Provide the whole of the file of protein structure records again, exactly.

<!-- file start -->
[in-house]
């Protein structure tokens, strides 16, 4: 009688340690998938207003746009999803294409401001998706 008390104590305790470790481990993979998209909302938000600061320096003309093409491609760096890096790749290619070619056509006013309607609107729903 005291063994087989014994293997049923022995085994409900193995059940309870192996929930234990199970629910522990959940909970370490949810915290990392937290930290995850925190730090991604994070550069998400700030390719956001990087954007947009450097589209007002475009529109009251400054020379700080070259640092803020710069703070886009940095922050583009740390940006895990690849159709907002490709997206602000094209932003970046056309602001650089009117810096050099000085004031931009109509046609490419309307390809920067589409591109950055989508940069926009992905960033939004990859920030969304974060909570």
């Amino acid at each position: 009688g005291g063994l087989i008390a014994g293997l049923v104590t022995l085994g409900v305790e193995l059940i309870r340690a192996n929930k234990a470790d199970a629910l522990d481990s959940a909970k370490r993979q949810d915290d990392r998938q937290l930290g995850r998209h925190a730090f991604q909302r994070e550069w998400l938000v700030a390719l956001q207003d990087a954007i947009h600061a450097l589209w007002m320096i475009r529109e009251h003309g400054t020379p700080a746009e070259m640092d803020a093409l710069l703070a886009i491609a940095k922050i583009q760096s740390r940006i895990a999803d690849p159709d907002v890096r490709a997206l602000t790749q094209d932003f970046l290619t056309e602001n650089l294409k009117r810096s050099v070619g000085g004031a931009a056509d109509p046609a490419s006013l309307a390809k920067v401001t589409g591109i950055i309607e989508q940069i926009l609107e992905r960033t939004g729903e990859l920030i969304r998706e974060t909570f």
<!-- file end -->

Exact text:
[in-house]
């Protein structure tokens, strides 16, 4: 009688340690998938207003746009999803294409401001998706 008390104590305790470790481990993979998209909302938000600061320096003309093409491609760096890096790749290619070619056509006013309607609107729903 005291063994087989014994293997049923022995085994409900193995059940309870192996929930234990199970629910522990959940909970370490949810915290990392937290930290995850925190730090991604994070550069998400700030390719956001990087954007947009450097589209007002475009529109009251400054020379700080070259640092803020710069703070886009940095922050583009740390940006895990690849159709907002490709997206602000094209932003970046056309602001650089009117810096050099000085004031931009109509046609490419309307390809920067589409591109950055989508940069926009992905960033939004990859920030969304974060909570």
């Amino acid at each position: 009688g005291g063994l087989i008390a014994g293997l049923v104590t022995l085994g409900v305790e193995l059940i309870r340690a192996n929930k234990a470790d199970a629910l522990d481990s959940a909970k370490r993979q949810d915290d990392r998938q937290l930290g995850r998209h925190a730090f991604q909302r994070e550069w998400l938000v700030a390719l956001q207003d990087a954007i947009h600061a450097l589209w007002m320096i475009r529109e009251h003309g400054t020379p700080a746009e070259m640092d803020a093409l710069l703070a886009i491609a940095k922050i583009q760096s740390r940006i895990a999803d690849p159709d907002v890096r490709a997206l602000t790749q094209d932003f970046l290619t056309e602001n650089l294409k009117r810096s050099v070619g000085g004031a931009a056509d109509p046609a490419s006013l309307a390809k920067v401001t589409g591109i950055i309607e989508q940069i926009l609107e992905r960033t939004g729903e990859l920030i969304r998706e974060t909570f």